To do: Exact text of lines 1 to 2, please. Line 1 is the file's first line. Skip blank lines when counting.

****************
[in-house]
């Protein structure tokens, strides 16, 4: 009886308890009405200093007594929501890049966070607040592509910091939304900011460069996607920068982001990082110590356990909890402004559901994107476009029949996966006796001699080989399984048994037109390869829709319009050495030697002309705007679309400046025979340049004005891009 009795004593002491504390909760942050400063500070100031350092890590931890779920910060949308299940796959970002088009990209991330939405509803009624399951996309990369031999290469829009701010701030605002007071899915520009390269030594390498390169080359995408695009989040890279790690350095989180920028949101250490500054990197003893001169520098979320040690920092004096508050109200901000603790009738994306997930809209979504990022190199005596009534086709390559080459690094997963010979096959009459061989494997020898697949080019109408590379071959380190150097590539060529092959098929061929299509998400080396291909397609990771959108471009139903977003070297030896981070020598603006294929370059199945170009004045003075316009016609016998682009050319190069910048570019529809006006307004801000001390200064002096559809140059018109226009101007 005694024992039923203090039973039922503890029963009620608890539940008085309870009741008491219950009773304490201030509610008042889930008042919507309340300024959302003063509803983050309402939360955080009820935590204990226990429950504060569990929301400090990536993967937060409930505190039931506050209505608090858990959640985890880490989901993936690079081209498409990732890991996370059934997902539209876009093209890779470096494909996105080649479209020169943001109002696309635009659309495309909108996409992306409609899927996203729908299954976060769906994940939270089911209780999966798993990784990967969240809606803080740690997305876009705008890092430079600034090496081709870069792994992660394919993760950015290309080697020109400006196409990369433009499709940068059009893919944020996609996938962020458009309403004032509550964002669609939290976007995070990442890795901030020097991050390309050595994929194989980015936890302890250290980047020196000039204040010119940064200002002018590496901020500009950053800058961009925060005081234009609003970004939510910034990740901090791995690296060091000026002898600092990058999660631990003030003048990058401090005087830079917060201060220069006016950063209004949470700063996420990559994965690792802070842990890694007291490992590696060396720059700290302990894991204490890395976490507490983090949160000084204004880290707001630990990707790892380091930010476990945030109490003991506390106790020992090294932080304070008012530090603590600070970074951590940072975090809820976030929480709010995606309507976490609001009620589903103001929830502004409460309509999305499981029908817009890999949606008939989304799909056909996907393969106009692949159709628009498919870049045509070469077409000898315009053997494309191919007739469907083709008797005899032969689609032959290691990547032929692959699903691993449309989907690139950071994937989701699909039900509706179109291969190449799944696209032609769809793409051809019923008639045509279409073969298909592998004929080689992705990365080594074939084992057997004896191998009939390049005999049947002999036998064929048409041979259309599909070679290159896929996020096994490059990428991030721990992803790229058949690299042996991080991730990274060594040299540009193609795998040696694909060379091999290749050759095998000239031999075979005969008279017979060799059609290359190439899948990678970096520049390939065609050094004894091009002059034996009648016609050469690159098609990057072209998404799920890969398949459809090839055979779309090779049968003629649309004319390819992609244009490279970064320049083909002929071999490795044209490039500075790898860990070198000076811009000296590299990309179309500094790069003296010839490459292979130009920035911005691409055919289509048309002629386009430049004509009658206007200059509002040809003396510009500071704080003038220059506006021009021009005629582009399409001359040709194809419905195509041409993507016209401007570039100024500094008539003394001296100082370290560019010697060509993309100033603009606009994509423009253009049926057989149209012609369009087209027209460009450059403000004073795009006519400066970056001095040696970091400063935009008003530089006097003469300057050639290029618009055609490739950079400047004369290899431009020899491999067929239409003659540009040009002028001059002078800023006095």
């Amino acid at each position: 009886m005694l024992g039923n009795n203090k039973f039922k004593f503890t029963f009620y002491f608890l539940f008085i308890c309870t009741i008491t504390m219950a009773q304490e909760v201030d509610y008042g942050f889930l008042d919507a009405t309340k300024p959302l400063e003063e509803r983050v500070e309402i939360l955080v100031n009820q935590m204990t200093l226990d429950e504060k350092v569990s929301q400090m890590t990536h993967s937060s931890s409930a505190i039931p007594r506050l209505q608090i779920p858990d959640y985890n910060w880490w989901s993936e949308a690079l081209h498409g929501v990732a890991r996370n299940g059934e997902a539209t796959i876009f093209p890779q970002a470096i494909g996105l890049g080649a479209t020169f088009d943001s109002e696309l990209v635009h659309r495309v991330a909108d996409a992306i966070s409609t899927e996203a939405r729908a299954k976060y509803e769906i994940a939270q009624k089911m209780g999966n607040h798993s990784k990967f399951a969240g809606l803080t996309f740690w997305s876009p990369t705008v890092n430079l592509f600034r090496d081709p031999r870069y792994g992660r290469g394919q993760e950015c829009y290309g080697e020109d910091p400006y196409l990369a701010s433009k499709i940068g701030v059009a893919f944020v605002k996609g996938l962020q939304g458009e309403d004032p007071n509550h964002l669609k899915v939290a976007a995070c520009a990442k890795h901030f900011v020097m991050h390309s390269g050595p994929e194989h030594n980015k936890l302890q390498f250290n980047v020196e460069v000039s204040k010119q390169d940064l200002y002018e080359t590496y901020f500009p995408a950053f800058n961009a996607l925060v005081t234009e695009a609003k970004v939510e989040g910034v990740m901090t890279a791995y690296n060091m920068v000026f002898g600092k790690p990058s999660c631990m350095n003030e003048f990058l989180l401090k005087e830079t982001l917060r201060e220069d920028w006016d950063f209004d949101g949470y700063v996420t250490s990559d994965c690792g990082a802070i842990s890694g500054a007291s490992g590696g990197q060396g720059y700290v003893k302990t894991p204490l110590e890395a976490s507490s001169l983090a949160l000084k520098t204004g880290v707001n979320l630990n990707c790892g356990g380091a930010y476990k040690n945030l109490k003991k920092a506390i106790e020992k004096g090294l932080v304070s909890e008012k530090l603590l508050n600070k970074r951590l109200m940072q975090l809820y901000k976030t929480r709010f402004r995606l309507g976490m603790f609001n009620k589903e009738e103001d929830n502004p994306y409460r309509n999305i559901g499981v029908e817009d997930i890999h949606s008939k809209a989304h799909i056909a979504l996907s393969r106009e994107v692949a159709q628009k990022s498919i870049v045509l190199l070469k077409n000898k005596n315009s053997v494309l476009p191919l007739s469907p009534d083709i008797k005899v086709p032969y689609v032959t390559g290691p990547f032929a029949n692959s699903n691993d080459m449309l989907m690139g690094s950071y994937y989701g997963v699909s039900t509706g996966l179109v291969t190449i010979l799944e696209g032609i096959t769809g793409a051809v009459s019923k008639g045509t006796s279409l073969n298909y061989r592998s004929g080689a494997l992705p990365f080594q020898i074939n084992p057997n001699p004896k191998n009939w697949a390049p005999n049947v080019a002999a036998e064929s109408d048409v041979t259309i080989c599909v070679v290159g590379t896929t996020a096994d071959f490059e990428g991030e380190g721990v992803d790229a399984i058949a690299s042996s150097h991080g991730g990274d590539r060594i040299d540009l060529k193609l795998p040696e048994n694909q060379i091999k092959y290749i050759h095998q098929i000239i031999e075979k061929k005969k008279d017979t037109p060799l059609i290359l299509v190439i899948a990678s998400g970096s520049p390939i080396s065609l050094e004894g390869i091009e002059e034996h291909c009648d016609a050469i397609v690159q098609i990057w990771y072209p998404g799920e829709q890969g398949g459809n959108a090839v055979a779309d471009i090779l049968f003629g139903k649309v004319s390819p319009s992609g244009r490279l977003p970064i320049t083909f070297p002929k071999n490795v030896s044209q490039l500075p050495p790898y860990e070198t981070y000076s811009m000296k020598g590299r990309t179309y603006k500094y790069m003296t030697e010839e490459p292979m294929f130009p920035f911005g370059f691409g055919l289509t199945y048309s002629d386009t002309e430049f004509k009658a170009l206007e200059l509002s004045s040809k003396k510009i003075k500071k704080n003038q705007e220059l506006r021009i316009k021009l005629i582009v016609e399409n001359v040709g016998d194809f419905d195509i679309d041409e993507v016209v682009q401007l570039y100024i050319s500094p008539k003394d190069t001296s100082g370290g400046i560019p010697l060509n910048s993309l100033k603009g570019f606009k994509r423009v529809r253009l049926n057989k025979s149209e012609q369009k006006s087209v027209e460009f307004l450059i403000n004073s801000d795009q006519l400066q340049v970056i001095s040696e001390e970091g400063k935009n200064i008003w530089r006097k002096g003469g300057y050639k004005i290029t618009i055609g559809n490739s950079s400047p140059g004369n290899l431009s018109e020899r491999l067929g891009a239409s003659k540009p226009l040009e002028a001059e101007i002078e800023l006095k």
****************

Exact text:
[in-house]
């Protein structure tokens, strides 16, 4: 009886308890009405200093007594929501890049966070607040592509910091939304900011460069996607920068982001990082110590356990909890402004559901994107476009029949996966006796001699080989399984048994037109390869829709319009050495030697002309705007679309400046025979340049004005891009 009795004593002491504390909760942050400063500070100031350092890590931890779920910060949308299940796959970002088009990209991330939405509803009624399951996309990369031999290469829009701010701030605002007071899915520009390269030594390498390169080359995408695009989040890279790690350095989180920028949101250490500054990197003893001169520098979320040690920092004096508050109200901000603790009738994306997930809209979504990022190199005596009534086709390559080459690094997963010979096959009459061989494997020898697949080019109408590379071959380190150097590539060529092959098929061929299509998400080396291909397609990771959108471009139903977003070297030896981070020598603006294929370059199945170009004045003075316009016609016998682009050319190069910048570019529809006006307004801000001390200064002096559809140059018109226009101007 005694024992039923203090039973039922503890029963009620608890539940008085309870009741008491219950009773304490201030509610008042889930008042919507309340300024959302003063509803983050309402939360955080009820935590204990226990429950504060569990929301400090990536993967937060409930505190039931506050209505608090858990959640985890880490989901993936690079081209498409990732890991996370059934997902539209876009093209890779470096494909996105080649479209020169943001109002696309635009659309495309909108996409992306409609899927996203729908299954976060769906994940939270089911209780999966798993990784990967969240809606803080740690997305876009705008890092430079600034090496081709870069792994992660394919993760950015290309080697020109400006196409990369433009499709940068059009893919944020996609996938962020458009309403004032509550964002669609939290976007995070990442890795901030020097991050390309050595994929194989980015936890302890250290980047020196000039204040010119940064200002002018590496901020500009950053800058961009925060005081234009609003970004939510910034990740901090791995690296060091000026002898600092990058999660631990003030003048990058401090005087830079917060201060220069006016950063209004949470700063996420990559994965690792802070842990890694007291490992590696060396720059700290302990894991204490890395976490507490983090949160000084204004880290707001630990990707790892380091930010476990945030109490003991506390106790020992090294932080304070008012530090603590600070970074951590940072975090809820976030929480709010995606309507976490609001009620589903103001929830502004409460309509999305499981029908817009890999949606008939989304799909056909996907393969106009692949159709628009498919870049045509070469077409000898315009053997494309191919007739469907083709008797005899032969689609032959290691990547032929692959699903691993449309989907690139950071994937989701699909039900509706179109291969190449799944696209032609769809793409051809019923008639045509279409073969298909592998004929080689992705990365080594074939084992057997004896191998009939390049005999049947002999036998064929048409041979259309599909070679290159896929996020096994490059990428991030721990992803790229058949690299042996991080991730990274060594040299540009193609795998040696694909060379091999290749050759095998000239031999075979005969008279017979060799059609290359190439899948990678970096520049390939065609050094004894091009002059034996009648016609050469690159098609990057072209998404799920890969398949459809090839055979779309090779049968003629649309004319390819992609244009490279970064320049083909002929071999490795044209490039500075790898860990070198000076811009000296590299990309179309500094790069003296010839490459292979130009920035911005691409055919289509048309002629386009430049004509009658206007200059509002040809003396510009500071704080003038220059506006021009021009005629582009399409001359040709194809419905195509041409993507016209401007570039100024500094008539003394001296100082370290560019010697060509993309100033603009606009994509423009253009049926057989149209012609369009087209027209460009450059403000004073795009006519400066970056001095040696970091400063935009008003530089006097003469300057050639290029618009055609490739950079400047004369290899431009020899491999067929239409003659540009040009002028001059002078800023006095």